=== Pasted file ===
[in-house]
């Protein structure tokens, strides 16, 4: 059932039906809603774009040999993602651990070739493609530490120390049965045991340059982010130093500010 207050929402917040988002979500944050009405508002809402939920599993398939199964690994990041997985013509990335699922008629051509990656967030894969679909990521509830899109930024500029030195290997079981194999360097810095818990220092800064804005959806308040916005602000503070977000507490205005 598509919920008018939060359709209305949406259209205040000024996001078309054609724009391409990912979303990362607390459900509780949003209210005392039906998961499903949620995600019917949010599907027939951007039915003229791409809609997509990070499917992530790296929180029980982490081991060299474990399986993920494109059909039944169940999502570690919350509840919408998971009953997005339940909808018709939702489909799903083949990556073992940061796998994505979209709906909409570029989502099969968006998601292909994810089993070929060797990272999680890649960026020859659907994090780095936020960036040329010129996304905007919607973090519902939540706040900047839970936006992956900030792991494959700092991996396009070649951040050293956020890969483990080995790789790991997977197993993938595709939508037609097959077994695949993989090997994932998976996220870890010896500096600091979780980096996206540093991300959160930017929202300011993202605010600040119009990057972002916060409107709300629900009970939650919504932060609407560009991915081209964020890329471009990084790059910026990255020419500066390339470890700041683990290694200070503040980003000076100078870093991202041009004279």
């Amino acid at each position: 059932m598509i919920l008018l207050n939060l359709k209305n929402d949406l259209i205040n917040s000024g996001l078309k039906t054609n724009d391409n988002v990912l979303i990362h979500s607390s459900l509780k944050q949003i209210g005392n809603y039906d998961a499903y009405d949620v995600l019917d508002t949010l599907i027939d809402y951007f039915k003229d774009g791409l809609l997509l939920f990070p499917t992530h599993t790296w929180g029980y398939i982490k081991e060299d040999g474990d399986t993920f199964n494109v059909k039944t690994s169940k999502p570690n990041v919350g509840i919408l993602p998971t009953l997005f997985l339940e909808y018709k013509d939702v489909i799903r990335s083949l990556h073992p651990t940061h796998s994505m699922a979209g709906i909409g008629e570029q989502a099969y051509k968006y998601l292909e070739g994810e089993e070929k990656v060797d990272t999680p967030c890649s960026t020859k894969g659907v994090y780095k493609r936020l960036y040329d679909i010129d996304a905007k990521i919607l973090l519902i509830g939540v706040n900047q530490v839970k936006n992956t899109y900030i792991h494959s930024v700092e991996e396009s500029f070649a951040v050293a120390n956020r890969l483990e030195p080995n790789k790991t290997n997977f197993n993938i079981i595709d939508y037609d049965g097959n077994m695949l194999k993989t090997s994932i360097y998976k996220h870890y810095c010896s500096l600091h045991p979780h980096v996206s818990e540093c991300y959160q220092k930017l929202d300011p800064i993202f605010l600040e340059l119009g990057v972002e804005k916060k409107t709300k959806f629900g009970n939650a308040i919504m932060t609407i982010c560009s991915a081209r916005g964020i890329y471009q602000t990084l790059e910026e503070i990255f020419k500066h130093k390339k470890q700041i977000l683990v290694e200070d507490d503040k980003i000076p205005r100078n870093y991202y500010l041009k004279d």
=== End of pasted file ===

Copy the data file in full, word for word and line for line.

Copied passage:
[in-house]
């Protein structure tokens, strides 16, 4: 059932039906809603774009040999993602651990070739493609530490120390049965045991340059982010130093500010 207050929402917040988002979500944050009405508002809402939920599993398939199964690994990041997985013509990335699922008629051509990656967030894969679909990521509830899109930024500029030195290997079981194999360097810095818990220092800064804005959806308040916005602000503070977000507490205005 598509919920008018939060359709209305949406259209205040000024996001078309054609724009391409990912979303990362607390459900509780949003209210005392039906998961499903949620995600019917949010599907027939951007039915003229791409809609997509990070499917992530790296929180029980982490081991060299474990399986993920494109059909039944169940999502570690919350509840919408998971009953997005339940909808018709939702489909799903083949990556073992940061796998994505979209709906909409570029989502099969968006998601292909994810089993070929060797990272999680890649960026020859659907994090780095936020960036040329010129996304905007919607973090519902939540706040900047839970936006992956900030792991494959700092991996396009070649951040050293956020890969483990080995790789790991997977197993993938595709939508037609097959077994695949993989090997994932998976996220870890010896500096600091979780980096996206540093991300959160930017929202300011993202605010600040119009990057972002916060409107709300629900009970939650919504932060609407560009991915081209964020890329471009990084790059910026990255020419500066390339470890700041683990290694200070503040980003000076100078870093991202041009004279």
């Amino acid at each position: 059932m598509i919920l008018l207050n939060l359709k209305n929402d949406l259209i205040n917040s000024g996001l078309k039906t054609n724009d391409n988002v990912l979303i990362h979500s607390s459900l509780k944050q949003i209210g005392n809603y039906d998961a499903y009405d949620v995600l019917d508002t949010l599907i027939d809402y951007f039915k003229d774009g791409l809609l997509l939920f990070p499917t992530h599993t790296w929180g029980y398939i982490k081991e060299d040999g474990d399986t993920f199964n494109v059909k039944t690994s169940k999502p570690n990041v919350g509840i919408l993602p998971t009953l997005f997985l339940e909808y018709k013509d939702v489909i799903r990335s083949l990556h073992p651990t940061h796998s994505m699922a979209g709906i909409g008629e570029q989502a099969y051509k968006y998601l292909e070739g994810e089993e070929k990656v060797d990272t999680p967030c890649s960026t020859k894969g659907v994090y780095k493609r936020l960036y040329d679909i010129d996304a905007k990521i919607l973090l519902i509830g939540v706040n900047q530490v839970k936006n992956t899109y900030i792991h494959s930024v700092e991996e396009s500029f070649a951040v050293a120390n956020r890969l483990e030195p080995n790789k790991t290997n997977f197993n993938i079981i595709d939508y037609d049965g097959n077994m695949l194999k993989t090997s994932i360097y998976k996220h870890y810095c010896s500096l600091h045991p979780h980096v996206s818990e540093c991300y959160q220092k930017l929202d300011p800064i993202f605010l600040e340059l119009g990057v972002e804005k916060k409107t709300k959806f629900g009970n939650a308040i919504m932060t609407i982010c560009s991915a081209r916005g964020i890329y471009q602000t990084l790059e910026e503070i990255f020419k500066h130093k390339k470890q700041i977000l683990v290694e200070d507490d503040k980003i000076p205005r100078n870093y991202y500010l041009k004279d």